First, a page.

Wow, I can’t believe December is here, and next year is just around the corner! I reached my reading goal of 100 books just last week, so from here on out, all the books I read will be superfluous. I might slow it down a bit -- catch up on some TV shows (here’s looking at you, The Great British Baking Show!) -- but we’ll see. I usually have a book nearby, regardless of my goals.
Without further ado, here’s a look at what’s on my radar for December:
The Friend by Sigrid Nunez - I’m hoping this “moving story of love, friendship, grief, healing, and the magical bond between a woman and her dog” doesn’t leave me in tears. But, let’s be honest, it probably will. I hadn’t heard of this novel before, but it recently won the National Book Award, and when I requested it from the library, I was surprised that I got it right away! I’ll be sure to let you all know what I think. Beta is just hoping I’ll make some dog treats for the blog again.
When a woman unexpectedly loses her lifelong best friend and mentor, she finds herself burdened with the unwanted dog he has left behind. Her own battle against grief is intensified by the mute suffering of the dog, a huge Great Dane traumatized by the inexplicable disappearance of its master, and by the threat of eviction: dogs are prohibited in her apartment building.
While others worry that grief has made her a victim of magical thinking, the woman refuses to be separated from the dog except for brief periods of time. Isolated from the rest of the world, increasingly obsessed with the dog's care, determined to read its mind and fathom its heart, she comes dangerously close to unraveling. But while troubles abound, rich and surprising rewards lie in store for both of them.
Delicious! by Ruth Reichl - The title says it all. Obviously, I’m excited to dive into this book about food. I’ve had it on my shelf for almost a year now but have kept pushing it aside in favor of other “more pressing” reads. Now that I’m in my “lazy” month, I’m looking forward to settling in with it. 🙂
Billie Breslin has traveled far from her California home to take a job at Delicious, the most iconic food magazine in New York and, thus, the world. When the publication is summarily shut down, the colorful staff, who have become an extended family for Billie, must pick up their lives and move on. Not Billie, though. She is offered a new job: staying behind in the magazine's deserted downtown mansion offices to uphold the "Delicious Guarantee"-a public relations hotline for complaints and recipe inquiries-until further notice. What she doesn't know is that this boring, lonely job will be the portal to a life-changing discovery.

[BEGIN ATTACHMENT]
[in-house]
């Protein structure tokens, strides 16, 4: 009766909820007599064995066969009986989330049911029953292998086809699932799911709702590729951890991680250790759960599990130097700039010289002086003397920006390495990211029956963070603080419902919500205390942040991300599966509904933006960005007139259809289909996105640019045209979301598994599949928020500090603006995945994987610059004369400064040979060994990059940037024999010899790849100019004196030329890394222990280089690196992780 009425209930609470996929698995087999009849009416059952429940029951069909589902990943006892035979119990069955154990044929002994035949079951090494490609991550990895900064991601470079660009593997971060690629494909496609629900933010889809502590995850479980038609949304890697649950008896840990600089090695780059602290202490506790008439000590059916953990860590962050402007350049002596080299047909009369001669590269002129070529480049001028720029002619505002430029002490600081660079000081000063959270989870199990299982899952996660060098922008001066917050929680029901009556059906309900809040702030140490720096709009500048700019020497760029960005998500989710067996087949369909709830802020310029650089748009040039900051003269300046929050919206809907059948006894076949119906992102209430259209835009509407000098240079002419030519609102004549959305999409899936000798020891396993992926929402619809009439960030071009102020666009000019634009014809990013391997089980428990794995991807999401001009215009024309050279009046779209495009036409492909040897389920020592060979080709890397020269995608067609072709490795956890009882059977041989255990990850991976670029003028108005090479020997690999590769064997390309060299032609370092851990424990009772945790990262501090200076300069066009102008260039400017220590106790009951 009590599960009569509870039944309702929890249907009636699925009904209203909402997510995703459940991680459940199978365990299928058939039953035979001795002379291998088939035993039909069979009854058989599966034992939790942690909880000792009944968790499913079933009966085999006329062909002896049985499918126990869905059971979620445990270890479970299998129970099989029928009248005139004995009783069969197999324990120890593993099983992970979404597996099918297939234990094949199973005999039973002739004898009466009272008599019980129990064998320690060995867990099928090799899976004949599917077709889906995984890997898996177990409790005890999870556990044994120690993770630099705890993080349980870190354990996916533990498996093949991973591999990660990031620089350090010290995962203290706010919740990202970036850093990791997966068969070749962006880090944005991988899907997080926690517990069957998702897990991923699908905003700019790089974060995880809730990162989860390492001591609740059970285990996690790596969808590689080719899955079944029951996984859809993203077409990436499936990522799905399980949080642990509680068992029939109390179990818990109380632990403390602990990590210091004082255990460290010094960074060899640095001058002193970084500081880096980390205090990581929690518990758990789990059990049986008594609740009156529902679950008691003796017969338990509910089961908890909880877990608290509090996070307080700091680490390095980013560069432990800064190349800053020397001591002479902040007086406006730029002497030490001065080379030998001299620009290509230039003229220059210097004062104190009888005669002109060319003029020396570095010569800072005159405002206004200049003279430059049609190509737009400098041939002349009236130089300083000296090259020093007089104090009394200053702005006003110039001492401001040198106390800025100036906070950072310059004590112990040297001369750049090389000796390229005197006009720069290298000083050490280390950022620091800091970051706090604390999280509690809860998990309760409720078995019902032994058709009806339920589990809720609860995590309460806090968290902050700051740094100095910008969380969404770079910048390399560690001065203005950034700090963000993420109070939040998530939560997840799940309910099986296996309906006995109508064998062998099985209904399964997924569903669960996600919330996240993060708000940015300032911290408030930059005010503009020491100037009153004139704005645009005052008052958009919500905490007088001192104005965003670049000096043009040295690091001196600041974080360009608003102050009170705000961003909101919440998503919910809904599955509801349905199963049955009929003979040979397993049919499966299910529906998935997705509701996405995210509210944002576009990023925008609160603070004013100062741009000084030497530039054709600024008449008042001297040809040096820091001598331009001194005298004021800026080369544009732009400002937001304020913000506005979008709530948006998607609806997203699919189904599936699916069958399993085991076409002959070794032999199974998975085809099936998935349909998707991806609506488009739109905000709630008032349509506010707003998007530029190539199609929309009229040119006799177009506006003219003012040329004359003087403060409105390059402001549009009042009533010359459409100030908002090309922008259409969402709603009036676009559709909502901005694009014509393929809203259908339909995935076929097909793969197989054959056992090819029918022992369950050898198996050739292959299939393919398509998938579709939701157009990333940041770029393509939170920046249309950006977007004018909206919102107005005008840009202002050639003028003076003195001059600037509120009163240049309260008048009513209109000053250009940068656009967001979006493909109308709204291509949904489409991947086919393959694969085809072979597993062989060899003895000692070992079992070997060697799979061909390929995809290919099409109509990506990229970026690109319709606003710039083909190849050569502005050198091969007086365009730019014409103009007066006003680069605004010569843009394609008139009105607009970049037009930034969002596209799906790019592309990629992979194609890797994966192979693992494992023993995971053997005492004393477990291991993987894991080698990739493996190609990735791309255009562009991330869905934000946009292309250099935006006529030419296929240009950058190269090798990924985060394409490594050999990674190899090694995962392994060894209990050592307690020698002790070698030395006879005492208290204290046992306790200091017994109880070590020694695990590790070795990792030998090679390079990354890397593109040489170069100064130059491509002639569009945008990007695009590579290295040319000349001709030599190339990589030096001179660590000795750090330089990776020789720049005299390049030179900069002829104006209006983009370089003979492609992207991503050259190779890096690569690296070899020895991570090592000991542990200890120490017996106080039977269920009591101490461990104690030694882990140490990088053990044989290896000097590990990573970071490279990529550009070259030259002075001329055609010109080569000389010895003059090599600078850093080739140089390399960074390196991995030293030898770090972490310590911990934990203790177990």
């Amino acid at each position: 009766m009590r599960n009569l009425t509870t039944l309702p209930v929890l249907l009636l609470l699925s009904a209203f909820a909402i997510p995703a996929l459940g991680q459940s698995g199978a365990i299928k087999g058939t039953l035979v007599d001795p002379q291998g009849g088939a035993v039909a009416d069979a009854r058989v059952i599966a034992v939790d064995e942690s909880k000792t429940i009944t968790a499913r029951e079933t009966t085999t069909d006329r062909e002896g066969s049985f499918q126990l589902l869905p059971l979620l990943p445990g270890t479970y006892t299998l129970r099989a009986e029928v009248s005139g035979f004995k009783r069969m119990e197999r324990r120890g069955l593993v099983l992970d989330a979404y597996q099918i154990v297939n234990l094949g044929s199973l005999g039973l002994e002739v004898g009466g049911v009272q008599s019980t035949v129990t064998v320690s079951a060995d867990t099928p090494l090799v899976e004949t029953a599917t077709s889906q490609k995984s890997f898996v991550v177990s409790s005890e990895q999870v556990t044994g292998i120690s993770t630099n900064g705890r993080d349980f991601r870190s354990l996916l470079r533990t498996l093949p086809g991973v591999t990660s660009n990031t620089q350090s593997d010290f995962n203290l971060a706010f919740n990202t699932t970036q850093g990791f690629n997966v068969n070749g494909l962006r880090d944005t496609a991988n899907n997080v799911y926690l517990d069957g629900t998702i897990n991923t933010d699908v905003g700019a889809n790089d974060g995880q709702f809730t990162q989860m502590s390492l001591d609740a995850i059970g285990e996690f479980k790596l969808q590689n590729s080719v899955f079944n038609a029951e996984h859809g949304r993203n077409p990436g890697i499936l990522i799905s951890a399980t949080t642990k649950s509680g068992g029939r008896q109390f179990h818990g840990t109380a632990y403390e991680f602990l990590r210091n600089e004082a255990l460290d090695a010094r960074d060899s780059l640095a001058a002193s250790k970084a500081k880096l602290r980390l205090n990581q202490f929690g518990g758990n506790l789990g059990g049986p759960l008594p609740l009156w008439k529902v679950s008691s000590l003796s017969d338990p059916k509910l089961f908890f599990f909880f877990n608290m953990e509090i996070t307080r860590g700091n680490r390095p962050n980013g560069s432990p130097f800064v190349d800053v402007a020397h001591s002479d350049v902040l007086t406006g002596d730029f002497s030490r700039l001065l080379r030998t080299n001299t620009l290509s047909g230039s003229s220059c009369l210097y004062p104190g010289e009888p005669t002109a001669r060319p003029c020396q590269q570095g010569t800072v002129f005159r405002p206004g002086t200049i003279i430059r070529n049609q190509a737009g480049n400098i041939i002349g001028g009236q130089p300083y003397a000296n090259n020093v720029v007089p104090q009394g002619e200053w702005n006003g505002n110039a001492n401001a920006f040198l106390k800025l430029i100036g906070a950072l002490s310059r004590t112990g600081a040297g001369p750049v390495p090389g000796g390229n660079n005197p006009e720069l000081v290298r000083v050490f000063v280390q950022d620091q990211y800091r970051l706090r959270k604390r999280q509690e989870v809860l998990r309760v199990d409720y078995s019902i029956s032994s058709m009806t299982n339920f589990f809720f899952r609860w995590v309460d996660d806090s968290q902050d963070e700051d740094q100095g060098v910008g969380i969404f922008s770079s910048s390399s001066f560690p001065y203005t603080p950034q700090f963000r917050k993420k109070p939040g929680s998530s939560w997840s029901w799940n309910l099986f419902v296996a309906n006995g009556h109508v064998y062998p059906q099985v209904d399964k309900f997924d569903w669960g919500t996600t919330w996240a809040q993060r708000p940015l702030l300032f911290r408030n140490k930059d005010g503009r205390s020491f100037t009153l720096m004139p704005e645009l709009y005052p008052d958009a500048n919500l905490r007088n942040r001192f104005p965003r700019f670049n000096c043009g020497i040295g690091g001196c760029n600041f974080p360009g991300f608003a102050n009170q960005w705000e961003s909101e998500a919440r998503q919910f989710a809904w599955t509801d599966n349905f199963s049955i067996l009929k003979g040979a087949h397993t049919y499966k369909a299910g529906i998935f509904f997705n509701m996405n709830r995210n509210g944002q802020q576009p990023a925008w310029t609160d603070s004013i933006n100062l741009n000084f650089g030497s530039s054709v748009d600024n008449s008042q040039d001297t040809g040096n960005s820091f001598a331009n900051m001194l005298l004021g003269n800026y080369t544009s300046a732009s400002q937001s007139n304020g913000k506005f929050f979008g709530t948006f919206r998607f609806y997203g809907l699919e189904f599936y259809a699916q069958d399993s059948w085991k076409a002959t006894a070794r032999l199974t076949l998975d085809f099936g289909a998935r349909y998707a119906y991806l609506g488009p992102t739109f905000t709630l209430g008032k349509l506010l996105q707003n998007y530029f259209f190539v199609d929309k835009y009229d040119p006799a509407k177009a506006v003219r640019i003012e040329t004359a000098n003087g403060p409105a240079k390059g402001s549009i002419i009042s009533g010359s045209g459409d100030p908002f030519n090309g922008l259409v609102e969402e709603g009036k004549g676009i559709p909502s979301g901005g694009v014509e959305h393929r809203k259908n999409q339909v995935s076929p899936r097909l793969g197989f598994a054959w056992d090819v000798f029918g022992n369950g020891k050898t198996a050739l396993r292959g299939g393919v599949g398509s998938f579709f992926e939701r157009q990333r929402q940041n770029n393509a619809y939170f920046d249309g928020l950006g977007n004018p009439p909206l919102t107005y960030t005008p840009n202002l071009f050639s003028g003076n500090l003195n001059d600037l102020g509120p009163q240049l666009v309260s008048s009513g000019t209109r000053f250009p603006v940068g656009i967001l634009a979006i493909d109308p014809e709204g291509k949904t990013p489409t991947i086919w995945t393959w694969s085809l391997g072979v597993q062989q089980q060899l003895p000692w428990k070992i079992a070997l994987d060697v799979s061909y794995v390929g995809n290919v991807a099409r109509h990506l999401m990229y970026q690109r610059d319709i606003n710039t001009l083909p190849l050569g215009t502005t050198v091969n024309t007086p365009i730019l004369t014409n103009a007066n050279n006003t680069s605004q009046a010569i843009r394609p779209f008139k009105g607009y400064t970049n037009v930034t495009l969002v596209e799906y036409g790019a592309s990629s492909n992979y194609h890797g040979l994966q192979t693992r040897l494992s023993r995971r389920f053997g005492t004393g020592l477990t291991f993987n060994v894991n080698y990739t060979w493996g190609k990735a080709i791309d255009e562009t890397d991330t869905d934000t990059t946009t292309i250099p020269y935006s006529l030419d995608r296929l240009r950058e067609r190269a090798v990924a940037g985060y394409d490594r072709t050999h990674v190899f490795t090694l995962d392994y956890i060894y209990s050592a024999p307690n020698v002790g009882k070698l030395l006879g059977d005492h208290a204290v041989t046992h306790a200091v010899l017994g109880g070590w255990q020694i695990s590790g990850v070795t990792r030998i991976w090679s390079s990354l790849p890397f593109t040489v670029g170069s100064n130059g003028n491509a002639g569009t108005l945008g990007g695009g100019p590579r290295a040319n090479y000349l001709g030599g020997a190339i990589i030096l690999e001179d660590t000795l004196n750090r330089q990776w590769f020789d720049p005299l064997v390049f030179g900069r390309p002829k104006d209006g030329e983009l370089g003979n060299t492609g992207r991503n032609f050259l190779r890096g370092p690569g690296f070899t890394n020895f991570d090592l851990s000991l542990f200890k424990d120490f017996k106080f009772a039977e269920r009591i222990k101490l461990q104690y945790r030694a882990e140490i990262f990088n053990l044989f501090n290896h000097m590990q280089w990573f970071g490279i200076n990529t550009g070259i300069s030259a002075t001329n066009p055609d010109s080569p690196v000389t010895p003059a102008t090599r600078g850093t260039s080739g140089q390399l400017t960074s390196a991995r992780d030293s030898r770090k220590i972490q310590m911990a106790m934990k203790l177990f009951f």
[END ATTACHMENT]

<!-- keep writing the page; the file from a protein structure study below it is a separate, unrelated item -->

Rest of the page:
Delicious! carries the reader to the colorful world of downtown New York restaurateurs and artisanal purveyors, and from the lively food shop in Little Italy where Billie works on weekends to a hidden room in the magazine's library where she discovers the letters of Lulu Swan, a plucky twelve-year-old, who wrote to the legendary chef James Beard during World War II. Lulu's letters lead Billie to a deeper understanding of history (and the history of food), but most important, Lulu's courage in the face of loss inspires Billie to come to terms with her own issues-the panic attacks that occur every time she even thinks about cooking, the truth about the big sister she adored, and her ability to open her heart to love.
A Ladder to the Sky by John Boyne - You may or may not remember that I LOVED John Boyne’s last novel, The Heart’s Invisible Furies. When this title showed up in Book of the Month last month, I didn’t even hesitate. It’s been staring at me from my bookshelf, and I’m super excited to read it this month!
Maurice Swift is handsome, charming, and hungry for success. The one thing he doesn't have is talent - but he's not about to let a detail like that stand in his way. After all, a would-be writer can find stories anywhere. They don't need to be his own.
Working as a waiter in a West Berlin hotel in 1988, Maurice engineers the perfect opportunity: a chance encounter with celebrated novelist Erich Ackermann. He quickly ingratiates himself with the powerful - but desperately lonely - older man, teasing out of Erich a terrible, long-held secret about his activities during the war. Perfect material for Maurice's first novel.